By Dustin Hornsby
Cleaning tombstones and markers is a crucial part of preservation. However, many common cleaners can severely damage masonry.
Household bleach or other oxidizing cleaners may chemically react with the surface and leave soluble salts in the pores. The damaging effects of soluble salts are intimately linked with the wetting and drying cycles of the masonry.
All masonry is porous. Water, chemicals, and other minerals can seep into the stone through its pores. The salts created form the chemical reaction will dissolve in water and be carried inside through these microscopic channels. When the masonry dries, the water evaporates, and the salts crystallize.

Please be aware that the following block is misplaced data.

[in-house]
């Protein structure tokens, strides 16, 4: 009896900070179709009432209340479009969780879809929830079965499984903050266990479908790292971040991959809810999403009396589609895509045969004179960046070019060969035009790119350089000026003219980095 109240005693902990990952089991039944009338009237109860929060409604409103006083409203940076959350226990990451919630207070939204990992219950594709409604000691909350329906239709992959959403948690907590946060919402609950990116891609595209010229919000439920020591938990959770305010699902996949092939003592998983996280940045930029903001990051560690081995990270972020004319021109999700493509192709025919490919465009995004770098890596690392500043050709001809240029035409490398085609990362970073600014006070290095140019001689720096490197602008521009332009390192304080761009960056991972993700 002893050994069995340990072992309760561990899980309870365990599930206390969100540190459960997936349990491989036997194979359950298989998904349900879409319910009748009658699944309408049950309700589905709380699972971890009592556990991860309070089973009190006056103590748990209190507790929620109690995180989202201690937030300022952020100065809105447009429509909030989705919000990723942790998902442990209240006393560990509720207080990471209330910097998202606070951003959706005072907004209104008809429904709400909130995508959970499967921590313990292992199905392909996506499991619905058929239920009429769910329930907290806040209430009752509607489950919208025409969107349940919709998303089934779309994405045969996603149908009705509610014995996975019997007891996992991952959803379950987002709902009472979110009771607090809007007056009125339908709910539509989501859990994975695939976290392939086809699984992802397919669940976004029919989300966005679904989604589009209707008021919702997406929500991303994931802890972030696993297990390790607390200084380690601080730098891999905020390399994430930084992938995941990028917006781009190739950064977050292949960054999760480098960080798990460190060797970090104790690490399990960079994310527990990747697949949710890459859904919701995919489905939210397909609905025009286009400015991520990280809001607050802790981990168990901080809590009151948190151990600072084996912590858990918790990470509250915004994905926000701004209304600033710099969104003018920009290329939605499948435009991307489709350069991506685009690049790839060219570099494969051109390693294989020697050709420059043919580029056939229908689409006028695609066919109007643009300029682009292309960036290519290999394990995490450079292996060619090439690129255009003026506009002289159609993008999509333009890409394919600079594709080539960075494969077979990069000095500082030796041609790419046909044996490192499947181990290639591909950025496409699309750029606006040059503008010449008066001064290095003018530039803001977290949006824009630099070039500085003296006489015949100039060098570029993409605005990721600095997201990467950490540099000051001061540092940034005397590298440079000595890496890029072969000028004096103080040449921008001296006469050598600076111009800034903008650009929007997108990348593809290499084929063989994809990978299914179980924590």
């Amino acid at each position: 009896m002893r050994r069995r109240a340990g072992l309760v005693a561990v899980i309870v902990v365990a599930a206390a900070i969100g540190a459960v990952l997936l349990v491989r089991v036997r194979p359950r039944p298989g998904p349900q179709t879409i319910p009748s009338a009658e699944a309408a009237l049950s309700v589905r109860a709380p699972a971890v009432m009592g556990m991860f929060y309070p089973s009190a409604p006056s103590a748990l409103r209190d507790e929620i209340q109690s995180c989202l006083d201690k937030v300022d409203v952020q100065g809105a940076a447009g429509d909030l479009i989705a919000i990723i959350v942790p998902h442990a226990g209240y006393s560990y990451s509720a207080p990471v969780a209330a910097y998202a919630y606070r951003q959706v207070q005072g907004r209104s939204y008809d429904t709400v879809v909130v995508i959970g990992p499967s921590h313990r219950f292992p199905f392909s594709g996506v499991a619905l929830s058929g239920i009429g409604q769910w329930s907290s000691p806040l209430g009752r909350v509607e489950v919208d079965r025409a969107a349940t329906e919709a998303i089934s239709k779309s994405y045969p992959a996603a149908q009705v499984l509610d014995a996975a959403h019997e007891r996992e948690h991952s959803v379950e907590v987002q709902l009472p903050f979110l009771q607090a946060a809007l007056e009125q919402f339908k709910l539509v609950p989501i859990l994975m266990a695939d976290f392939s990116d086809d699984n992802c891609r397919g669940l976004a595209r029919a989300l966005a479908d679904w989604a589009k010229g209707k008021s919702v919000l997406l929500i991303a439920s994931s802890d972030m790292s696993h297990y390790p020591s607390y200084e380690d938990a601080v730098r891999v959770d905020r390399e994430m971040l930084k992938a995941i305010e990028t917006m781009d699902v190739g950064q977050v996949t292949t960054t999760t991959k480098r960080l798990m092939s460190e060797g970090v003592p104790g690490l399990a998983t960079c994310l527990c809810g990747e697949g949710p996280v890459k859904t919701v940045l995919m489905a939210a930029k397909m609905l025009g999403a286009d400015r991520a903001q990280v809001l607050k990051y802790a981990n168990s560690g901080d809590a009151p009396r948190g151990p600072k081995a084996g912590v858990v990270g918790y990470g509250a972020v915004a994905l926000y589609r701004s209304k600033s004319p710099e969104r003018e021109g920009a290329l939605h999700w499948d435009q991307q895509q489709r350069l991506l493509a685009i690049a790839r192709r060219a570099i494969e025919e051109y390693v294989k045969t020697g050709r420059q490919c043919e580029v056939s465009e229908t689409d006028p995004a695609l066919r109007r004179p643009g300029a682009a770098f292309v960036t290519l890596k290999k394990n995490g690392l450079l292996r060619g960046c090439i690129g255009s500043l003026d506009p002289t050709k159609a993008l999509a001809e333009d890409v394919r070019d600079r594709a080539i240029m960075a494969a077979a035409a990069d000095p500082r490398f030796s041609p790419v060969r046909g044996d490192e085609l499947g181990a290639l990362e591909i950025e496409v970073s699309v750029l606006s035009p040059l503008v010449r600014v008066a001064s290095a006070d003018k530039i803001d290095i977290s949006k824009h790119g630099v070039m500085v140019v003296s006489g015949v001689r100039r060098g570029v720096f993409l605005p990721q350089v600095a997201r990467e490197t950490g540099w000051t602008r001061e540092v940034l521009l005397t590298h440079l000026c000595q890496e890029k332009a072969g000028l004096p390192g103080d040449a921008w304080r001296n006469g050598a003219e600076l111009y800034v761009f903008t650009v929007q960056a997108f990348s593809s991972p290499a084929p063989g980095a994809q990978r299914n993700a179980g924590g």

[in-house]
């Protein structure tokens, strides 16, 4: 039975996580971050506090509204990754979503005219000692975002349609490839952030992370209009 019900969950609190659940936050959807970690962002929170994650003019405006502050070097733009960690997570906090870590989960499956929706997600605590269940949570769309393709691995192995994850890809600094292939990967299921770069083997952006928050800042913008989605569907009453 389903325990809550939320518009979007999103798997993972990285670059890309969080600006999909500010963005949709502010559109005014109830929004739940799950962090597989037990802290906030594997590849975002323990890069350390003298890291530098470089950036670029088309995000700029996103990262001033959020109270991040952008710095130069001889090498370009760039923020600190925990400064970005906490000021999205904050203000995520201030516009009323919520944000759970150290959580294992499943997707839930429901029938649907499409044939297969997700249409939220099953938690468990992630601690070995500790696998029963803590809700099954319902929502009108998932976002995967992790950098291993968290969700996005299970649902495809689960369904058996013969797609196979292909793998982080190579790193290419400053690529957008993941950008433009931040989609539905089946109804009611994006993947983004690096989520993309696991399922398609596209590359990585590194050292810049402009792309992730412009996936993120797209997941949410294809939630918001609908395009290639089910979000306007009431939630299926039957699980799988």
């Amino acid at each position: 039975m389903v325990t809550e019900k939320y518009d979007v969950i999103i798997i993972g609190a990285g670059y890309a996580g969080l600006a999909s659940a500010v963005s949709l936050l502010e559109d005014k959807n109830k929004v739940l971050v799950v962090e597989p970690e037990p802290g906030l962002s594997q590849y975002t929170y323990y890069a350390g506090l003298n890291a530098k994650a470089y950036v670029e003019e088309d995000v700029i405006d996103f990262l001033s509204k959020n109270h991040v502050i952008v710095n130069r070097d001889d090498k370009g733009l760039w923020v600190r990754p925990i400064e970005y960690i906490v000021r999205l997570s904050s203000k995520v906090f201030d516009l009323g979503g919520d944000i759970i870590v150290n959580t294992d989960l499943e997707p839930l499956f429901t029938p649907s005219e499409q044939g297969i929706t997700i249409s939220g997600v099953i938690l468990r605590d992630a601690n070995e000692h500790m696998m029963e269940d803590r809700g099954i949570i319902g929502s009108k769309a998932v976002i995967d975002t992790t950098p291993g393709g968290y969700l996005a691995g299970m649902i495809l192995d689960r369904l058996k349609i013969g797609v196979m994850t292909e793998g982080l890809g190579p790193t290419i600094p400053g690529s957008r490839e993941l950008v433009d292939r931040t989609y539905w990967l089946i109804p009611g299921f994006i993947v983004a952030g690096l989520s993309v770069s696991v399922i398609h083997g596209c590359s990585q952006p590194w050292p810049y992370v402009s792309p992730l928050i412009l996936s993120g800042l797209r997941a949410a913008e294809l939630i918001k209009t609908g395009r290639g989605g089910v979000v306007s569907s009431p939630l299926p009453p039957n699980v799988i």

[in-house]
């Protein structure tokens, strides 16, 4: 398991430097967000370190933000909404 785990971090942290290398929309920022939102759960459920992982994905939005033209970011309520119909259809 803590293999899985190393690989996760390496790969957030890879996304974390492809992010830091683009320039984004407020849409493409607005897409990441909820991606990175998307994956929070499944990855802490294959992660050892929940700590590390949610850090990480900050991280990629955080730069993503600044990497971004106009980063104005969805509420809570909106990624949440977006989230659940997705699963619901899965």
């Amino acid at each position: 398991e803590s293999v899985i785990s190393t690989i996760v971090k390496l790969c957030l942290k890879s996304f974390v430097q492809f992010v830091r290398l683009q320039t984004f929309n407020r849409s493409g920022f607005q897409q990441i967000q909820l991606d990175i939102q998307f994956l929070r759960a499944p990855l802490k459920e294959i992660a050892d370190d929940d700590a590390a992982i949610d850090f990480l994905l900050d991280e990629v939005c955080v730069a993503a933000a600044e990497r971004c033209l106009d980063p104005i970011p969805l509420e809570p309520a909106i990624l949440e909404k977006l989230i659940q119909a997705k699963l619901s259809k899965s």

The fine pores cannot accommodate the increasing accumulation of salts and are eventually broken apart by the expansive forces of the crystal growth, causing the surface to decay.
Environmental and mechanical concerns, such as the type of masonry, should be taken into consideration when determining a cleaning regimen for a marker. The method and frequency of cleaning should be determined by a professional.
Feel free to contact the restoration staff at Historic Oakland Foundation if you have any questions; firstname.lastname@example.org.